Notably, Stubbs’s anatomical studies lack the limp, macabre quality associated with dead animals and instead have been presented in such a way that the horse seems ennobled and full of spirit. It is abundantly clear from the outcome that Stubbs was a technically gifted dissector, a professional skill he gained in his early twenties while working with Surgeon Charles Atkinson. Stubbs demonstrated a keen intellect and strong interest in anatomy throughout his life and was known to dissect small animals even as a child. Stubbs did not only produce the drawings for the illustrations but also all of the engravings Portrait of a Gentleman upon a Grey Hunter is a marvellous example of the naturalism and accuracy that Stubbs was able to achieve due to his detailed anatomical studies.
A Portrait of a Gentleman upon a Grey Hunter
Portrait of a Gentleman upon a Grey Hunter is comparable to a number of paintings in Stubbs’s oeuvre in subject-matter and composition and has a particular resemblance to Stubbs’s self-portrait on enamel of 1772.
According to some scholars, the similarity in the pose of the gentleman, the horse and the background suggests that the rider in Portrait of a Gentleman upon a Grey Hunter is a relative of Stubbs’s or at least a close friend; the open demeanour and informal pose suggests that the sitter ‘belongs to a circle in which Stubbs felt at home’. In 1972, Basil Taylor proposed that ‘the man’s features show such a strong resemblance to the artist’s, while being considerably younger, that one is bound to consider the possibility that the picture may represent his natural son, George Townly Stubbs’. Unfortunately, no portrait of Townly Stubbs exists, so the theory is impossible to corroborate and must remain speculative. Nonetheless, the painting is considered as a highly significant embodiment of all the elements that Stubbs is famous for; an accurate depiction of a horse, a strong representation of a figure and a picturesque landscape acting as a harmonious backdrop.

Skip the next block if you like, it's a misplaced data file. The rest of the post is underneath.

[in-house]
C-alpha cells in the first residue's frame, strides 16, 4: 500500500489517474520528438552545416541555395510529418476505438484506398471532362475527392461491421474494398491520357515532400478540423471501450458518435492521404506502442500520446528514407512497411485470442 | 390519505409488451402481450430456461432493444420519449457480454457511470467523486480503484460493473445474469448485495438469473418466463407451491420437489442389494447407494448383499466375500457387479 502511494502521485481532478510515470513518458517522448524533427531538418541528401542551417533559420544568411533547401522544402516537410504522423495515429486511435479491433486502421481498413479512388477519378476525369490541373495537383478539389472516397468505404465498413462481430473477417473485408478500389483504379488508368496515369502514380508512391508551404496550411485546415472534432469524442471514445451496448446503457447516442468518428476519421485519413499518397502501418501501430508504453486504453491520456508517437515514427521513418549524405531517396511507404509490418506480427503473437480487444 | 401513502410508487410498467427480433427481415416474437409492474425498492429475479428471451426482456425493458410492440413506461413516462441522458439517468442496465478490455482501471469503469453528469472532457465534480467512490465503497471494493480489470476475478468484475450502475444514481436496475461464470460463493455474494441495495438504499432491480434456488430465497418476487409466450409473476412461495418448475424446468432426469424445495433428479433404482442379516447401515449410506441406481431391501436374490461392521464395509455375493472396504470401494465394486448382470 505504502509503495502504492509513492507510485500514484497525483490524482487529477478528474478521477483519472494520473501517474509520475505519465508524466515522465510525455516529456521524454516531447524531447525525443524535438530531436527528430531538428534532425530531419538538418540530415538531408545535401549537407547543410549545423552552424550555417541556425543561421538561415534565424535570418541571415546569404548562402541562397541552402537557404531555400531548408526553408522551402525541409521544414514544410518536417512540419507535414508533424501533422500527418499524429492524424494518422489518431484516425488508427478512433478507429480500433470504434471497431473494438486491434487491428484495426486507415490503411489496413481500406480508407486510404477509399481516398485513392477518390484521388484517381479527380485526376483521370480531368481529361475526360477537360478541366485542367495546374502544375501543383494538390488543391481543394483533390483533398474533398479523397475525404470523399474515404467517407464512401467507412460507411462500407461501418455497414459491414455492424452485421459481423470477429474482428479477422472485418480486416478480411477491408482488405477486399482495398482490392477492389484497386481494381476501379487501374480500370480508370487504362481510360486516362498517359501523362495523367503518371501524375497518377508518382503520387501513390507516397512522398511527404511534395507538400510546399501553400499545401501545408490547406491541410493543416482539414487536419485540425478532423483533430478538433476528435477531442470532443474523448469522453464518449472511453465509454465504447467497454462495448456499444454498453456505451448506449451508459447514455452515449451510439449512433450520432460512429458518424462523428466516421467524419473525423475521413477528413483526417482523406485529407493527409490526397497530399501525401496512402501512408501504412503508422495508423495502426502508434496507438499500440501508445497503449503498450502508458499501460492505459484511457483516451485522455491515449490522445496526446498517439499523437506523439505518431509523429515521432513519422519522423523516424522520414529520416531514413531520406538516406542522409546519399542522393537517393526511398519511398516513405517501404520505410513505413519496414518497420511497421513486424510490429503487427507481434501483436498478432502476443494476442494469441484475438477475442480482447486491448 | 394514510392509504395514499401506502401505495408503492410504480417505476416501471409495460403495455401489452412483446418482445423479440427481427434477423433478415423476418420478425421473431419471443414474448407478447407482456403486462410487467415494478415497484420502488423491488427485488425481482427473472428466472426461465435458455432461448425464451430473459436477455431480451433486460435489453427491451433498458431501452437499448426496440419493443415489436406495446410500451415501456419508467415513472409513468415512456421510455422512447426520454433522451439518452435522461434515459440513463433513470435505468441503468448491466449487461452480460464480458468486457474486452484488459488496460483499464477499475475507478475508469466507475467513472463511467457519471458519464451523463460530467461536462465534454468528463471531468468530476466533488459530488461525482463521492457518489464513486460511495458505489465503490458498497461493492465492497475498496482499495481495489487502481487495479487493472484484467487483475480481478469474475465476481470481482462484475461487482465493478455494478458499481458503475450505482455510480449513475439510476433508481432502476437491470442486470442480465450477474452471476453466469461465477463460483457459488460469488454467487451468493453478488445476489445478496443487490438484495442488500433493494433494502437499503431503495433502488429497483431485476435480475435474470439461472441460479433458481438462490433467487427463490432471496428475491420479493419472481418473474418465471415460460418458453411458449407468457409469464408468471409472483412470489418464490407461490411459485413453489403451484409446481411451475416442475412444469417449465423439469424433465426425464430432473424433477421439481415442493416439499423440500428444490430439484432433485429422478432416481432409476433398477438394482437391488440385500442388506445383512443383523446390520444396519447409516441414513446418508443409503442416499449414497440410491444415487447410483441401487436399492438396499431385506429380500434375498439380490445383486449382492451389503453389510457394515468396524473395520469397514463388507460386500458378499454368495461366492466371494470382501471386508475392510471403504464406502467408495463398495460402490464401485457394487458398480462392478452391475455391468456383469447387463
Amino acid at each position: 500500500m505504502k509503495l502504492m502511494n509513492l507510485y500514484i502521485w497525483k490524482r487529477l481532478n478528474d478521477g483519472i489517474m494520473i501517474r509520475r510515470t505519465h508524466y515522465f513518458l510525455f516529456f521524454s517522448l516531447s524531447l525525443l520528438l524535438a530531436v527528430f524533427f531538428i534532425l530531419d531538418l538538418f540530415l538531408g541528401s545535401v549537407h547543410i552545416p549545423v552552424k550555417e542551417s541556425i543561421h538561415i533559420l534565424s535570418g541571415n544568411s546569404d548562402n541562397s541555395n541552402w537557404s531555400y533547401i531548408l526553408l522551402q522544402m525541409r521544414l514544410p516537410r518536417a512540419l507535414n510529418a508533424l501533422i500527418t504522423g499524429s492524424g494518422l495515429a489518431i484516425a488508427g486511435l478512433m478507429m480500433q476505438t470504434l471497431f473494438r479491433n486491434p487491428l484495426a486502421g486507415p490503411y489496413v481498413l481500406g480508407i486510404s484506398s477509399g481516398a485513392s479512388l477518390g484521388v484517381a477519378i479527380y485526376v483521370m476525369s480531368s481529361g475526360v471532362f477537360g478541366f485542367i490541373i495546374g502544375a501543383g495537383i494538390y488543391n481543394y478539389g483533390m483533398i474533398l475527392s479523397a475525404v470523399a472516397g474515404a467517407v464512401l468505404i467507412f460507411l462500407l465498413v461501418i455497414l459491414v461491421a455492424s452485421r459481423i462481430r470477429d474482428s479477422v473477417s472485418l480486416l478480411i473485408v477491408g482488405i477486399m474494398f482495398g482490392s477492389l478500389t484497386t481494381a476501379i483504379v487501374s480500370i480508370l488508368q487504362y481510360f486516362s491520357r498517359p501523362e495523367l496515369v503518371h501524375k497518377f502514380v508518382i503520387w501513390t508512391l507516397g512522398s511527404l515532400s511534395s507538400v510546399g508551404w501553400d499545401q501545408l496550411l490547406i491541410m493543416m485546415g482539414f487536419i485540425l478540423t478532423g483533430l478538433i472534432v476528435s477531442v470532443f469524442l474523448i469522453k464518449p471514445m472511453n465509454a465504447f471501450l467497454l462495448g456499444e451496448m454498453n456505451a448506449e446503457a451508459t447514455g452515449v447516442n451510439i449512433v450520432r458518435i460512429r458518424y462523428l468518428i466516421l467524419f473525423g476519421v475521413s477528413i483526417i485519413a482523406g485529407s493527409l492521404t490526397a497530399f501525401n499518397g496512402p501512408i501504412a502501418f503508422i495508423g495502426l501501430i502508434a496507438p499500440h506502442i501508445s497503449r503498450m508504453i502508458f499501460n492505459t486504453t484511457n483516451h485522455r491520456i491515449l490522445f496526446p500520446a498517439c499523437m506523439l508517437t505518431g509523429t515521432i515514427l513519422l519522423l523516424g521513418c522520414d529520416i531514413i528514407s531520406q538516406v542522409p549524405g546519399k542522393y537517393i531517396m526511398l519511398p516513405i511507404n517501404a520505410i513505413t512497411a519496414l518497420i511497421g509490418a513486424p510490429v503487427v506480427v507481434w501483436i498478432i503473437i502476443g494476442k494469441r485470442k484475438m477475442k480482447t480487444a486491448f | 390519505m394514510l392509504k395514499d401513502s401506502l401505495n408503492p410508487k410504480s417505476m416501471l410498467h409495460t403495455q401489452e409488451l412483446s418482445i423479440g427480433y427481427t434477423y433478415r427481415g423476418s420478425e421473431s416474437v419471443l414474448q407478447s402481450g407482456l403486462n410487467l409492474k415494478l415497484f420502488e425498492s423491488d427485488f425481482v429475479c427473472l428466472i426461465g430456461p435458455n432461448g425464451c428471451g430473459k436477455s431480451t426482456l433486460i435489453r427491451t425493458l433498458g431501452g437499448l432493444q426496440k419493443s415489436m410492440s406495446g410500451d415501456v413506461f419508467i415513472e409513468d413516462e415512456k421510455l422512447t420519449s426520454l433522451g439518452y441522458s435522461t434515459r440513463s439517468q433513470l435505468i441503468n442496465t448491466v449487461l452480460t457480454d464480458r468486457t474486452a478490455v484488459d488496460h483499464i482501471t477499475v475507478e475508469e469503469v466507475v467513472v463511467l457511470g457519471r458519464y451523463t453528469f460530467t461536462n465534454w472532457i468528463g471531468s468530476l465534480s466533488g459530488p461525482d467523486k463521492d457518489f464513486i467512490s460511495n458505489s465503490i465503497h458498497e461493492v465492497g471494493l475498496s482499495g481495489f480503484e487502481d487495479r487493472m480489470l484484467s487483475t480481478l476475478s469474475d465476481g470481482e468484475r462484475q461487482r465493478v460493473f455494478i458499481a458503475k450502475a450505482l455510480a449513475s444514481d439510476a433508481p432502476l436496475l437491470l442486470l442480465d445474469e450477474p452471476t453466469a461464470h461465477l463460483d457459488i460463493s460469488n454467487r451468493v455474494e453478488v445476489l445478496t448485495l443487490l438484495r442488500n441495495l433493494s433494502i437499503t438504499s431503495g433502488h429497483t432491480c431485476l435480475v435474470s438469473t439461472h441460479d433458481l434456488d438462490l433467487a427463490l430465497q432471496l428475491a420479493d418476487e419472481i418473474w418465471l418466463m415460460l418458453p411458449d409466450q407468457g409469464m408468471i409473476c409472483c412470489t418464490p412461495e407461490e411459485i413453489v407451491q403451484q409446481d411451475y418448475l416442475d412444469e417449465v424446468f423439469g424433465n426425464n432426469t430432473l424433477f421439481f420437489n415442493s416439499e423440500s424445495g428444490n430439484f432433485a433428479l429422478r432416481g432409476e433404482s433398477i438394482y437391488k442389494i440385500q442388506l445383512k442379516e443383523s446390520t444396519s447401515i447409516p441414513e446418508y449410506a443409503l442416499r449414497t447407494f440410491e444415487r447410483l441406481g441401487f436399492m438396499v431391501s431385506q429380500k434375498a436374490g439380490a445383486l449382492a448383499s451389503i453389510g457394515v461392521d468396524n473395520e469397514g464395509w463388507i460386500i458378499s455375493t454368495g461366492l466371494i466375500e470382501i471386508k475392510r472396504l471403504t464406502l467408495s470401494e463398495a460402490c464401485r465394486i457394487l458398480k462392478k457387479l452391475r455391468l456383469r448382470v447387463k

Robert Nesham (his administrators)
Christies, 23 July 1928, Lot 153
Mrs Robert Emmer, Paris
Mrs St Clair Balfour, Hamilton, Ontario
John Alistair Campbell, Alberta, Canada
Mr. Paul Mellon, KBE, 1964
Christie’s New York, 1989
Private collection, United Kingdom, 2004
Trinity House Paintings
OIL ON PANEL
24 x 28 in / 61 x 71.25 cm. Signed ‘Geo.Stubbs pinxit / 1781’ (lower right)
London Royal Academy, Painting in England 1700-1850 from the collection of Mr & Mrs Paul Mellon 12 December 1964 – 28 February 1965, no. 264.
New Haven, Connecticut, Yale University Art Gallery, Painting in England 1700 – 1850 from the collection of Mr & Mrs Paul Mellon, 15 April – 20 June 1965, no. 176.
Tate Gallery, London, George Stubbs 1724 – 1806, 13 February – 7 April 1985, no. 12.are for a painting by Stubbs of such importance, execution and provenance to become available on the open market.